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To be annoyed at DH's faffing?

(55 Posts)
GreenStriped Sat 20-Jun-15 13:51:36

DH is a faffer but only when it suits him. If he wants to go somewhere or do something that benefits him then he doesn't faff....

This morning he said he would do lunch for the DCs, which included going to the shop to get some bits for lunch. It got to 1.30 and he was still faffing around watching tv and I said that it the DCs would be getting hungry. So he then spent a further 20 minutes faffing around ready to go to the shop, doing things like re-laceing his trainers, and has finally gone now.

Anything that is of benefit to me and the DC, or isn't something that he wants to do particularly, is done with so much faffing around. We were going out last night and just as we were about to leave he decided to clean one of the car windows, then took ages wiping it rather than just a quick wipe.

It's really pissing me off!

hiddenhome Sat 20-Jun-15 14:09:59

Oh, God, yes, mine does this too! He can spend all bloody day doing ONE job, one flippin' job, whilst I have plenty of stuff on the go all at once angry

Today, he has chainsawed a small amount of wood, that's all.

Spog Sat 20-Jun-15 14:12:05

i would turn the tables and do the same to him at the next available opportunity.
not very mature i know, but sometimes you have to fight fire with fire.

JennyOnAPlate Sat 20-Jun-15 14:19:19

YANBU at all. I can't stand faffing from anyone in any shape or form!

taxi4ballet Sat 20-Jun-15 14:25:37

A lot of them do this - for example, you are dishing up and the dinner is almost ready. The conversation goes something like this...

"How long will dinner be?"
"About two minutes"
"OK, I won't be a sec then, I just want to sort something out"

And off he goes out to the shed/up in the loft/in the garage on some other piffling errand. Why do they do that?

Gwenci Sat 20-Jun-15 14:44:16

Yay!! Its not just my DH! (Sorry OP and others!) Oh my God, the FAFF!!!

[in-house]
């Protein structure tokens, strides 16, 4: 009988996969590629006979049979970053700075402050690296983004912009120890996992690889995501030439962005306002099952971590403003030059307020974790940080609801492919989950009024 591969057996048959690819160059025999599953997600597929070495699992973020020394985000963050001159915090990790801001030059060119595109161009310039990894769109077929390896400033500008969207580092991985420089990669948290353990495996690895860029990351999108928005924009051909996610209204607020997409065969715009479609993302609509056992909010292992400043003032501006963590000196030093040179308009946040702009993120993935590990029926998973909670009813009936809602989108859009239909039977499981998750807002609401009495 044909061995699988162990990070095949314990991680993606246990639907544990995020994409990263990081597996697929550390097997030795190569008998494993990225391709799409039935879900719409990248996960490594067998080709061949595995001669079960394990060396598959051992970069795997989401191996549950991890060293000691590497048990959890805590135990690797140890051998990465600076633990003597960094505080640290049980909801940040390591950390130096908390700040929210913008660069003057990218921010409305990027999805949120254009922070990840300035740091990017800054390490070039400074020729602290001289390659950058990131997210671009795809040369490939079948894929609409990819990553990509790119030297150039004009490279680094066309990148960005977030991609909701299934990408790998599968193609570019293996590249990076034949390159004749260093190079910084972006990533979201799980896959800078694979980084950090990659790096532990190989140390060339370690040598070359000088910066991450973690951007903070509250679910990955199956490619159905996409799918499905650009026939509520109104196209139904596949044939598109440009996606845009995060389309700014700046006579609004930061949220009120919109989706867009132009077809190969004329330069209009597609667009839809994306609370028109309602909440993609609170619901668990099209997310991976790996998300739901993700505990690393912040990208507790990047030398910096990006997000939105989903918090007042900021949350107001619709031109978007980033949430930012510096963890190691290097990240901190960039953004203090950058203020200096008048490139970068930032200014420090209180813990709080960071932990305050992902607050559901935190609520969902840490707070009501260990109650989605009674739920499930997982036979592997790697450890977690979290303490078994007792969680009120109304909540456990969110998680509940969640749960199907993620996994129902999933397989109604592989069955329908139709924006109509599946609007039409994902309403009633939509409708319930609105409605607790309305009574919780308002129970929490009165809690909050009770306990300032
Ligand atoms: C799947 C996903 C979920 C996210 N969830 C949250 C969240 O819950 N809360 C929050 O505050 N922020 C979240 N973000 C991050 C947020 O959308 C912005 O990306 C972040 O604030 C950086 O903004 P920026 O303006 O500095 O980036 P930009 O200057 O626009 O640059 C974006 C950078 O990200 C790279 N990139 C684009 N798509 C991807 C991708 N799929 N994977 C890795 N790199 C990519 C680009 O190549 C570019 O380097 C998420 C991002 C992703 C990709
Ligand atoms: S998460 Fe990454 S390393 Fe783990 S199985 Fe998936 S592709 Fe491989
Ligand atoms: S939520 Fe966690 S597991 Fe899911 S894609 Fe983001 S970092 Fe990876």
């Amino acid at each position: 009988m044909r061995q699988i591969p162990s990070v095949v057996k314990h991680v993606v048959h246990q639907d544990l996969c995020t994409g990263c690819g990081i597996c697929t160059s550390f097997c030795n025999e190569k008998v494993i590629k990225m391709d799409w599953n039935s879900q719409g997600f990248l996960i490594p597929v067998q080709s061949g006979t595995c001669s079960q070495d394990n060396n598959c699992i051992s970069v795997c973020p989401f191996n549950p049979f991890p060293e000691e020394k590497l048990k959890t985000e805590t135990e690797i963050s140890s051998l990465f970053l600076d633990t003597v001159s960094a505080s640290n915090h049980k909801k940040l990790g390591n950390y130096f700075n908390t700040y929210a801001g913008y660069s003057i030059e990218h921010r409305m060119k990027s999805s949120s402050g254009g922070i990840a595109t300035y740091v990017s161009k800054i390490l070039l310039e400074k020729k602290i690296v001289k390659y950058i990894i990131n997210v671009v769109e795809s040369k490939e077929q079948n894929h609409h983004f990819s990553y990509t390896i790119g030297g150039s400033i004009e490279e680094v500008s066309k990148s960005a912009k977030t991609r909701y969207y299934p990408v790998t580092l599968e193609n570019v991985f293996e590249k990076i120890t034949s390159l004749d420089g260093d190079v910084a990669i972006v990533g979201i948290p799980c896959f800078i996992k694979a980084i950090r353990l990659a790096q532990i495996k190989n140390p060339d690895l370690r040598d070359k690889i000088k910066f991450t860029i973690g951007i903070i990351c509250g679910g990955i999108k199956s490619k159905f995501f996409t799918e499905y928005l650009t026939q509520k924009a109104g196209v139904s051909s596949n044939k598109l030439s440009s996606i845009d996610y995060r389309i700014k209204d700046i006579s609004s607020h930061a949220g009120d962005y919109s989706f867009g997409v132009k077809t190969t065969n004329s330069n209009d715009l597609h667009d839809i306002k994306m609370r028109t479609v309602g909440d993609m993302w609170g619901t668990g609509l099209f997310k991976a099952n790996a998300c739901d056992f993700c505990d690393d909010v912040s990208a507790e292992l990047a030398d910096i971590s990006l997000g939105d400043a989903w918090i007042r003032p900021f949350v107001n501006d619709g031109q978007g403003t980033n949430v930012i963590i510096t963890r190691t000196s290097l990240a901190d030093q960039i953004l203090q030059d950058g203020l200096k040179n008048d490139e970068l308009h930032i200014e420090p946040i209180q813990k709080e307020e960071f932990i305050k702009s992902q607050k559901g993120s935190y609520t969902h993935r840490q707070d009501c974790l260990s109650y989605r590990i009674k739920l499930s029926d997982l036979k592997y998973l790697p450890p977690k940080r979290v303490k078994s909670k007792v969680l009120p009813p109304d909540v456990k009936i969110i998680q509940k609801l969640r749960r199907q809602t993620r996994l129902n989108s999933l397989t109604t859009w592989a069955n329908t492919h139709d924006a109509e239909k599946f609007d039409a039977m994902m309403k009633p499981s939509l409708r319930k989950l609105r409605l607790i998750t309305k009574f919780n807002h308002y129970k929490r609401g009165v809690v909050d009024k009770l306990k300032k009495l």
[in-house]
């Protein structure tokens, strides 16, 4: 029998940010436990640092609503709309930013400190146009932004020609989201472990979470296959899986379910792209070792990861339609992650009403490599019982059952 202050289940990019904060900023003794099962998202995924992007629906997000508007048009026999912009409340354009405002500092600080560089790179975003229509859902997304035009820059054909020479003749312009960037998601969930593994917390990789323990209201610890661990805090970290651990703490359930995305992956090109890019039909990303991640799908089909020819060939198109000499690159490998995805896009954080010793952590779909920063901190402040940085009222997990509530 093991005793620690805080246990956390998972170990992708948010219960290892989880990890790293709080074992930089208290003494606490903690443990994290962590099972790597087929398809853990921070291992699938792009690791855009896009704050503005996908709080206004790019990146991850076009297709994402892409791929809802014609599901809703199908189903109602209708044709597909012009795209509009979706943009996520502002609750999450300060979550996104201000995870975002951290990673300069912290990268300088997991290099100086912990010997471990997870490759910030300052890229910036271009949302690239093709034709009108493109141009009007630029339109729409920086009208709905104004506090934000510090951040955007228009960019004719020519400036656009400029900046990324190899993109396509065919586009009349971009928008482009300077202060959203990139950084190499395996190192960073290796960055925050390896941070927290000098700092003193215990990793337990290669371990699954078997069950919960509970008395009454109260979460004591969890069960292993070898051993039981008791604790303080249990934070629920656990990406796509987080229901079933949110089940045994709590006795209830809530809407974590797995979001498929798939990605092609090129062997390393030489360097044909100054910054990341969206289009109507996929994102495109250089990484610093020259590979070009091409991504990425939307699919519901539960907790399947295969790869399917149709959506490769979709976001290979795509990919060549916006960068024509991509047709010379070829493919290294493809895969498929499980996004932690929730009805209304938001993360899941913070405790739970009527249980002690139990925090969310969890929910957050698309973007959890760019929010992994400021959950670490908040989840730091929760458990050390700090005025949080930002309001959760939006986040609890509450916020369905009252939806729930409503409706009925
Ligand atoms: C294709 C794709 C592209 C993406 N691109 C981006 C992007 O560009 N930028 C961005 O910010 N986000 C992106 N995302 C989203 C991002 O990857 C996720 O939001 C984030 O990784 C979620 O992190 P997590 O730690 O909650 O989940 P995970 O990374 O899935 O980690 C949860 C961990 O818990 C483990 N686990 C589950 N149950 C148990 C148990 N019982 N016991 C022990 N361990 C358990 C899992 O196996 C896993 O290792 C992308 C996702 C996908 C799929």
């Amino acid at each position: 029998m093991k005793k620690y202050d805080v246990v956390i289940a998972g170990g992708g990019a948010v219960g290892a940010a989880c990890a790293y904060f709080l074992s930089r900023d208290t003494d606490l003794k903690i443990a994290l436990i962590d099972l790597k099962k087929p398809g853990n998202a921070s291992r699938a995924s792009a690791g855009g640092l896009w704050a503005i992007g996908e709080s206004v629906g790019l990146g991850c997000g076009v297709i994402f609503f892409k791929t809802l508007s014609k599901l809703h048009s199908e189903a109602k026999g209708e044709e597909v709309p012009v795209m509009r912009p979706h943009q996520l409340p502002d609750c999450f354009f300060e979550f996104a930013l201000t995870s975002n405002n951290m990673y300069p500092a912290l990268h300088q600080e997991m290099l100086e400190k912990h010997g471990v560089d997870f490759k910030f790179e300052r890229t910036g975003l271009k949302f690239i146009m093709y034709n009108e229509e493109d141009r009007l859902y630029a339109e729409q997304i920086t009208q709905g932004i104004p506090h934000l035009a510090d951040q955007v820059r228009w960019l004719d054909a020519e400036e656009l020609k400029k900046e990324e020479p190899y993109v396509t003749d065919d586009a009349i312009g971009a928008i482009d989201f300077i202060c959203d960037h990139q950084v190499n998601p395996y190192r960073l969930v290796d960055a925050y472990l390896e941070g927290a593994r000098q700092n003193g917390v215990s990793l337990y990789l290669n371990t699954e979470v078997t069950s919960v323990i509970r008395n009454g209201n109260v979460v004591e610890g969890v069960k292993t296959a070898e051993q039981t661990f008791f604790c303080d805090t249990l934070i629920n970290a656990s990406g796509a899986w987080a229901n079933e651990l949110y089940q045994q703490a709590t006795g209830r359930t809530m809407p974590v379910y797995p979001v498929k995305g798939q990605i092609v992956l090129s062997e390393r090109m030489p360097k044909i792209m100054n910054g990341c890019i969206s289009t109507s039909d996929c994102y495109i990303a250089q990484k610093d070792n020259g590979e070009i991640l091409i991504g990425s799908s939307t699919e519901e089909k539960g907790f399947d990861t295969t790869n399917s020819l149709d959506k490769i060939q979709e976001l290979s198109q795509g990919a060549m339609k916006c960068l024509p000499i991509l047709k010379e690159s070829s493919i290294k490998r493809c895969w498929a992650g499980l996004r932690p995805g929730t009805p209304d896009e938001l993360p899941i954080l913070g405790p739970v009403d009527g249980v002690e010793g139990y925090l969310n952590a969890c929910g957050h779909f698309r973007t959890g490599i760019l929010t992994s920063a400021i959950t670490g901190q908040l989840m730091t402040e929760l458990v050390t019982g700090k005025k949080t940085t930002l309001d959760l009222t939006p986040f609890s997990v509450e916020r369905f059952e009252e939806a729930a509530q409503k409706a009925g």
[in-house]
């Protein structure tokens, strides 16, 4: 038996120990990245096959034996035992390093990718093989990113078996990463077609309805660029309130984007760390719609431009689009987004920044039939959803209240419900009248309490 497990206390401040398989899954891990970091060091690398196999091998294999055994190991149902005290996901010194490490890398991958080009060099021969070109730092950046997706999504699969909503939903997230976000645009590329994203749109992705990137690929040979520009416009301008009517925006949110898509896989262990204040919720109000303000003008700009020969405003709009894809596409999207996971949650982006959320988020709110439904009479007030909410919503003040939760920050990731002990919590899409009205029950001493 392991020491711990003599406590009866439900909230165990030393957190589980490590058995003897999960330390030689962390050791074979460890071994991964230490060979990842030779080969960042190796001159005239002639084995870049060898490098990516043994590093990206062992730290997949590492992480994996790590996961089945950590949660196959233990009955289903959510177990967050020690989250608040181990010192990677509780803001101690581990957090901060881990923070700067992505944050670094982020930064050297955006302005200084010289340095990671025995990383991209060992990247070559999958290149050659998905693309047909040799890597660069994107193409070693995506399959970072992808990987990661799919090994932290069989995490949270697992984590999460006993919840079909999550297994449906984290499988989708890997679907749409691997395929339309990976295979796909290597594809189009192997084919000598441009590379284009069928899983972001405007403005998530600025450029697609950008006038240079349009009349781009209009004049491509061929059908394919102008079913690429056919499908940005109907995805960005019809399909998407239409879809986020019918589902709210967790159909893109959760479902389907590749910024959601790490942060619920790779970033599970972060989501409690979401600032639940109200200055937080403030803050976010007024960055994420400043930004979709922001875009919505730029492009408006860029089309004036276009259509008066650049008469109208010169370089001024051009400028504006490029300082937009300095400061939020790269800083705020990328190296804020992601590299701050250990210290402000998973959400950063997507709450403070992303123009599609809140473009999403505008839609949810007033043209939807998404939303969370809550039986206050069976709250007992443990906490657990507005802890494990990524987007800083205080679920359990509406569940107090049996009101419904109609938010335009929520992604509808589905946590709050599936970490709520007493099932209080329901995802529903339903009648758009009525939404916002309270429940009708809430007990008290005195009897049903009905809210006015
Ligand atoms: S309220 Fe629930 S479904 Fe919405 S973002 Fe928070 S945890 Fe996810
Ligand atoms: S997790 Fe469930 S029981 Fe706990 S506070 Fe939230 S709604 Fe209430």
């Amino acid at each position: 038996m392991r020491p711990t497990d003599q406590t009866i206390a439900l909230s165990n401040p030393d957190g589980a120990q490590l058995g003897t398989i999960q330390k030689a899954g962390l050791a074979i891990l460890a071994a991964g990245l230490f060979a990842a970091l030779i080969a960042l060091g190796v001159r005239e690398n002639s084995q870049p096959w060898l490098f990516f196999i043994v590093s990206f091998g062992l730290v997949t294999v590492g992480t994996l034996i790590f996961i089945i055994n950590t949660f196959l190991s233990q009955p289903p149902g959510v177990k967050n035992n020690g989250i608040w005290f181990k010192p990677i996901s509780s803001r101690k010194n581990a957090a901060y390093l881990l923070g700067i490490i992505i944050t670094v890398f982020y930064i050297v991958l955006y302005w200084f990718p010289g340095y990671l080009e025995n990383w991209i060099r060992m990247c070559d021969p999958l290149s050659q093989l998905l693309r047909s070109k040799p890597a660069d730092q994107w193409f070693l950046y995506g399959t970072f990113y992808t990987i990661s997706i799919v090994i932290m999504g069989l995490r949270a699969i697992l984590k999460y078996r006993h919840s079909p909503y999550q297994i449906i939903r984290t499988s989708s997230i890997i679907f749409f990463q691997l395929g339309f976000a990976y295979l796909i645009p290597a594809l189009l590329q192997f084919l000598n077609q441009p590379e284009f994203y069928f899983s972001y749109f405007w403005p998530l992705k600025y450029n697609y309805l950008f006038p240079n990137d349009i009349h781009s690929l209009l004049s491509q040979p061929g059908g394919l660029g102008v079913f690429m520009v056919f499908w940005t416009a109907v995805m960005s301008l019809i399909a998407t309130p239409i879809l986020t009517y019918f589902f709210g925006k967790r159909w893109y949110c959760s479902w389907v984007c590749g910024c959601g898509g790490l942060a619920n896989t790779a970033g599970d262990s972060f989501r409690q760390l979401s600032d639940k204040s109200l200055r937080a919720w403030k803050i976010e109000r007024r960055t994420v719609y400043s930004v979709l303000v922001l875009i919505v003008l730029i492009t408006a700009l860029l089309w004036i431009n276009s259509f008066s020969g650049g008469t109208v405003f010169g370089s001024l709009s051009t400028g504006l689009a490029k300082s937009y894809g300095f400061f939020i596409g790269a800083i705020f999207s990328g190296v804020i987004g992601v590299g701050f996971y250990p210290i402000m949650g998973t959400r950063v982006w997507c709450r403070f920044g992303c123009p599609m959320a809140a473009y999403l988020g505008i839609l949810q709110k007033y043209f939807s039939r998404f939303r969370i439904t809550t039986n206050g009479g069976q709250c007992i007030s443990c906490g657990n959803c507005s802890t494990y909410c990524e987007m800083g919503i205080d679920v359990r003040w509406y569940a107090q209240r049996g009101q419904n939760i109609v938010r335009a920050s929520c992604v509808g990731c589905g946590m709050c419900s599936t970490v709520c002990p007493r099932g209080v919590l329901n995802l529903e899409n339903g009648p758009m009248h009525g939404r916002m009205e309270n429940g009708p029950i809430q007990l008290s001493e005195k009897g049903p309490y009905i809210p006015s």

I silently decided this morning just never to ask him to do anything ever again. It's quicker, easier and tidier to do it myself. Because not only is there the faff, there's also the accompanying mess.

DH (finally) did DD's breakfast this morning. A banana, one banana and a piece of toast. And yet it looked like my kitchen had exploded. I'm not actually sure how he managed it. In some ways it was impressive.

In most it wasn't.

Topseyt Sat 20-Jun-15 16:01:05

Nope, not just yours. My DH does this too, as do my DDs.

For some reason in this house the clarion call "Dinner's ready" is the cue for them all to suddenly need to go to the toilet first, so much so that I sometimes think that perhaps I ought to shout "Go to the toilet" instead and it would get them there just as slowly. Then sometimes DH will decide that perhaps he ought to pop up the road and get a bottle of wine to go with it, with dinner all but on the table. I don't mind the wine when it comes of course and I will drink it it would be rude not to, but he could have gone and got it half an hour ago when he was doing nothing else.

mrsfuzzy Sat 20-Jun-15 16:05:12

topseyt, give them the heads up 15 minutes before serving, when my 6dcs were young it was like feeding a small army and to get them to the table on time, i feel your pain, enjoy the vino though, makes it worth it don't you think ?